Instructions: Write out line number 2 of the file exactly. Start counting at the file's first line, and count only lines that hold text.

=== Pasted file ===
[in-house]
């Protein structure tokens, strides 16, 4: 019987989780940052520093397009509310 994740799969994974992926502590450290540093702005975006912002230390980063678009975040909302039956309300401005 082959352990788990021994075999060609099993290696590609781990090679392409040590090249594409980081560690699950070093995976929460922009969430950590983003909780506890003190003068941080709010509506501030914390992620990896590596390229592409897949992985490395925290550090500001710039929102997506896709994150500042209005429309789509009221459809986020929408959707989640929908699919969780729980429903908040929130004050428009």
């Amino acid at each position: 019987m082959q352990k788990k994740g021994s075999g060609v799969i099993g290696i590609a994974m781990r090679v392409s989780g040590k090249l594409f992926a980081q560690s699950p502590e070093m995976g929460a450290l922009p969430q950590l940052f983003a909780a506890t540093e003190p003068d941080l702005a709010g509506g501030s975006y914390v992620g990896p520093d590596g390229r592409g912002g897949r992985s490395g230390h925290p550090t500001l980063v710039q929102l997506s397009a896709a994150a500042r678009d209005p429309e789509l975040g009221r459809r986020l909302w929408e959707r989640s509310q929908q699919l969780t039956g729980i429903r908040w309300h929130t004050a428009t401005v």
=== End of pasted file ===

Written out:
């Protein structure tokens, strides 16, 4: 019987989780940052520093397009509310 994740799969994974992926502590450290540093702005975006912002230390980063678009975040909302039956309300401005 082959352990788990021994075999060609099993290696590609781990090679392409040590090249594409980081560690699950070093995976929460922009969430950590983003909780506890003190003068941080709010509506501030914390992620990896590596390229592409897949992985490395925290550090500001710039929102997506896709994150500042209005429309789509009221459809986020929408959707989640929908699919969780729980429903908040929130004050428009």